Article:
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Richmond Ballet works the old and the new

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Richmond Ballet's Studio 3 recently offered a well-balanced program of the ballet canon, in the form of Balanchine's traditional "Mozartiana" on one side, and the bloom of the new, in the form of "Voyages," a premiere by Argentine choreographer Mauricio Wainrot.

"Mozartiana" (1981) was one of the last ballets created by George Balanchine to Tchaikovsky's suite, although he presented earlier versions during the 1930s and 1940s. With his final muse, Suzanne Farrell, as his inspiration towards the end of his life, he got it right. The ballet manages to feel compact and spacious at the same time, with solos, duets, or small groups onstage throughout until the final section, when all 11 (four young girls, four women, a male soloist, and the principal couple) emerge to dance together.

From the opening "Preghiera" or prayer section, with principal Anne Sidney Davenport wistful among four young girls, the feeling and tempo brighten as the work progresses. Legwork and jumps sparkle throughout Balanchine's choreography. Christopher Nachtrab shone irresistibly in the solo "Gigue" section, with his bright, open expressiveness and big jumps. A greater elasticity, a deeper grounding beneath the jumps, would complement his expansive, engaging presence. Igor Antonov, precise and wholly appealing, partnered Davenport through the "Thème et Variations" section, which she danced with a sweetness tinged with melancholy, it seemed, in her final program before retirement from the company.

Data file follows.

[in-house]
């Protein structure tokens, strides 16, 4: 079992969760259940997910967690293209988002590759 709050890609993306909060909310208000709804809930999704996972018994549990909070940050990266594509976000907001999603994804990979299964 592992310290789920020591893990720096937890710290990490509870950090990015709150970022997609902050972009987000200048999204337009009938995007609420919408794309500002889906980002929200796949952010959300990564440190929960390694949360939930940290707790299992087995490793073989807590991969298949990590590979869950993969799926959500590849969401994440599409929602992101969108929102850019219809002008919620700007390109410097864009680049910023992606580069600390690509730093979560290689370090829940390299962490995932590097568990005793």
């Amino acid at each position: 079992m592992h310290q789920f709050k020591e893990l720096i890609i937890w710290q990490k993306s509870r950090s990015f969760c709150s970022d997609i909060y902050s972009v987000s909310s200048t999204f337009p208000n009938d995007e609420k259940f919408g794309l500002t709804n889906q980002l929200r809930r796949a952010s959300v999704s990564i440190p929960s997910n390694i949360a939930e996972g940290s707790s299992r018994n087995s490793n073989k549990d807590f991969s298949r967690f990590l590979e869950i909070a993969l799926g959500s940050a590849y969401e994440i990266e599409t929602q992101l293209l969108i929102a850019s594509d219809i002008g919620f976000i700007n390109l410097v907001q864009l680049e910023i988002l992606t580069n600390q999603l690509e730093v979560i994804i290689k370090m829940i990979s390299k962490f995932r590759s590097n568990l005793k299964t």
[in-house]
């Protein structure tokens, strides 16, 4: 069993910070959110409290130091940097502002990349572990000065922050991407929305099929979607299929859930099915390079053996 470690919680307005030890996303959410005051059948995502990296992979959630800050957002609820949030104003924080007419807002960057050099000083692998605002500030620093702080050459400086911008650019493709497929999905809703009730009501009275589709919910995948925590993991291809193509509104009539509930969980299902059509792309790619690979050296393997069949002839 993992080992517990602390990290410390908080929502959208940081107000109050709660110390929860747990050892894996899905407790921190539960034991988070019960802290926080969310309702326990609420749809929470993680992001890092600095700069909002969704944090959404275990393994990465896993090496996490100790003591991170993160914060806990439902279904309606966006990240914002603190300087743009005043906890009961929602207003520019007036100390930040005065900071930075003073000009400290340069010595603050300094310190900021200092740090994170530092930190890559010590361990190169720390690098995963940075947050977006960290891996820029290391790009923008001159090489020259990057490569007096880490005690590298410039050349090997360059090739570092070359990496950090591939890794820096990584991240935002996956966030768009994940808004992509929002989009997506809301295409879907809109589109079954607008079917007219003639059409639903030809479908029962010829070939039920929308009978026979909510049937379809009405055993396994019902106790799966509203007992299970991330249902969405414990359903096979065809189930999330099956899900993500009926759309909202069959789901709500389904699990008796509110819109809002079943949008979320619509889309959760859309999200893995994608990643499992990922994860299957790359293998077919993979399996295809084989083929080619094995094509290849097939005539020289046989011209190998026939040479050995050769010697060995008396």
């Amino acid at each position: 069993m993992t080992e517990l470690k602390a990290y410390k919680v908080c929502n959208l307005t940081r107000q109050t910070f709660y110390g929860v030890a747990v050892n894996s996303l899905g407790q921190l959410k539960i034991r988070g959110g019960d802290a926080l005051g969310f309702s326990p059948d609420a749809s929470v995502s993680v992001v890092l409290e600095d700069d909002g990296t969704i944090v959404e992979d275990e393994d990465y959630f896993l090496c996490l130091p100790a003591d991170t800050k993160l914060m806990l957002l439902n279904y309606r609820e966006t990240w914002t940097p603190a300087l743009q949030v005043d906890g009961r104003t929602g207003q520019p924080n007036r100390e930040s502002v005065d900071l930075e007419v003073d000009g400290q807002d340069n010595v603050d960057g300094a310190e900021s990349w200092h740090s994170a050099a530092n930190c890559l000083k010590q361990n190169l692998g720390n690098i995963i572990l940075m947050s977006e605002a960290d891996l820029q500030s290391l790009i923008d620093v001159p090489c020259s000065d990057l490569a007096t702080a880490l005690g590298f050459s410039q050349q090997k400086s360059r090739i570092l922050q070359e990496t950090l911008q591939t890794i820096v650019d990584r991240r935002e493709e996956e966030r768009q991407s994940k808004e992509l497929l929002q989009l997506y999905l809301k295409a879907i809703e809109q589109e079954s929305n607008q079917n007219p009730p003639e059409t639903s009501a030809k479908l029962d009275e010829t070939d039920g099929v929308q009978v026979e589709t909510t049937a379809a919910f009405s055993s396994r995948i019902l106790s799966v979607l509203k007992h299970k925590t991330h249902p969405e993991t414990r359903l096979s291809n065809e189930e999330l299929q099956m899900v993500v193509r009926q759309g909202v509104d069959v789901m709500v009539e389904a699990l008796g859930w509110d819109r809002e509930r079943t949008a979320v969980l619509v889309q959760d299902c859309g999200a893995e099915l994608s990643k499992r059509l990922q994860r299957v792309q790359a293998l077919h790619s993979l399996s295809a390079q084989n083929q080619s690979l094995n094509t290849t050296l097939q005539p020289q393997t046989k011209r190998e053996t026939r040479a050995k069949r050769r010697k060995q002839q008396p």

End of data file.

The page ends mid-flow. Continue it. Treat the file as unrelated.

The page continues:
Wainrot's "Voyages" explored music from far and wide -- the Throat Singers of Tuva, traditional music of Bulgaria and more -- but kept to contemporary, fairly abstract movement rather than pursuing folk forms. It's a looker of a piece, with dramatic lighting, shirtless men, crazy hairdos, and lovely costumes by Tamara Cobus. Wainrot's choreography juxtaposes rippling torsos, deep plies and swooping arcs in and out of the floor with the classical idiom -- lifted bodies, straight lines, high extensions. Though a deeper grounding in modern technique would give the company a boost in navigating such transitions, they looked great, particularly Lauren Fagone, who prowled sexy as hell through a solo section, and Kirk Henning and Jesse Bechard partnering with intent, near-combativeness.

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